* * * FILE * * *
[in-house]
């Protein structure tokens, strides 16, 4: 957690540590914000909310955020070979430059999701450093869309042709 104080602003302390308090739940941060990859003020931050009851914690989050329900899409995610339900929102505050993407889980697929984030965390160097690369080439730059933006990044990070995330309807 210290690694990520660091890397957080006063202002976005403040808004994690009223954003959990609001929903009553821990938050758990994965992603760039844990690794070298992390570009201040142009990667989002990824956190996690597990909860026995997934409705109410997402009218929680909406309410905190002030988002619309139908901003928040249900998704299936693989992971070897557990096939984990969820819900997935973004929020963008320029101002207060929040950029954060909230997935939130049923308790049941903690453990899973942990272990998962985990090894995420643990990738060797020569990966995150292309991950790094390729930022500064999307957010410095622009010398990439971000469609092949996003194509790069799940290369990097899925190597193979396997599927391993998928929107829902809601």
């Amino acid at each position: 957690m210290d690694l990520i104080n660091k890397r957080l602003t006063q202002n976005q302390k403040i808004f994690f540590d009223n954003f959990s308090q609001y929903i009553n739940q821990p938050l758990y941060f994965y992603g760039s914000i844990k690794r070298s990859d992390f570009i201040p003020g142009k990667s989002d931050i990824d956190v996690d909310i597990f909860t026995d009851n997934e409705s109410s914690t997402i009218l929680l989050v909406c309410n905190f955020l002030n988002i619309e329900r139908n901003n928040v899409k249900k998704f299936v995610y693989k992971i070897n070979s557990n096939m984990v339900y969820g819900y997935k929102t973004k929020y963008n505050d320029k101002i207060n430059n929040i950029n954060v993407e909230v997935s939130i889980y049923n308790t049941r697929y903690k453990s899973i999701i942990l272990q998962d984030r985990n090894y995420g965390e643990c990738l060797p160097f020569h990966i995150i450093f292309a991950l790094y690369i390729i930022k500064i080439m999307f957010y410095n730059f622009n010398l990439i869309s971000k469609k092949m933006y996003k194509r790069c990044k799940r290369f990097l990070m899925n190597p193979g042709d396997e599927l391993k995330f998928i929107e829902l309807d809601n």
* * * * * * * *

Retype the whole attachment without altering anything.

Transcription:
[in-house]
């Protein structure tokens, strides 16, 4: 957690540590914000909310955020070979430059999701450093869309042709 104080602003302390308090739940941060990859003020931050009851914690989050329900899409995610339900929102505050993407889980697929984030965390160097690369080439730059933006990044990070995330309807 210290690694990520660091890397957080006063202002976005403040808004994690009223954003959990609001929903009553821990938050758990994965992603760039844990690794070298992390570009201040142009990667989002990824956190996690597990909860026995997934409705109410997402009218929680909406309410905190002030988002619309139908901003928040249900998704299936693989992971070897557990096939984990969820819900997935973004929020963008320029101002207060929040950029954060909230997935939130049923308790049941903690453990899973942990272990998962985990090894995420643990990738060797020569990966995150292309991950790094390729930022500064999307957010410095622009010398990439971000469609092949996003194509790069799940290369990097899925190597193979396997599927391993998928929107829902809601």
């Amino acid at each position: 957690m210290d690694l990520i104080n660091k890397r957080l602003t006063q202002n976005q302390k403040i808004f994690f540590d009223n954003f959990s308090q609001y929903i009553n739940q821990p938050l758990y941060f994965y992603g760039s914000i844990k690794r070298s990859d992390f570009i201040p003020g142009k990667s989002d931050i990824d956190v996690d909310i597990f909860t026995d009851n997934e409705s109410s914690t997402i009218l929680l989050v909406c309410n905190f955020l002030n988002i619309e329900r139908n901003n928040v899409k249900k998704f299936v995610y693989k992971i070897n070979s557990n096939m984990v339900y969820g819900y997935k929102t973004k929020y963008n505050d320029k101002i207060n430059n929040i950029n954060v993407e909230v997935s939130i889980y049923n308790t049941r697929y903690k453990s899973i999701i942990l272990q998962d984030r985990n090894y995420g965390e643990c990738l060797p160097f020569h990966i995150i450093f292309a991950l790094y690369i390729i930022k500064i080439m999307f957010y410095n730059f622009n010398l990439i869309s971000k469609k092949m933006y996003k194509r790069c990044k799940r290369f990097l990070m899925n190597p193979g042709d396997e599927l391993k995330f998928i929107e829902l309807d809601n």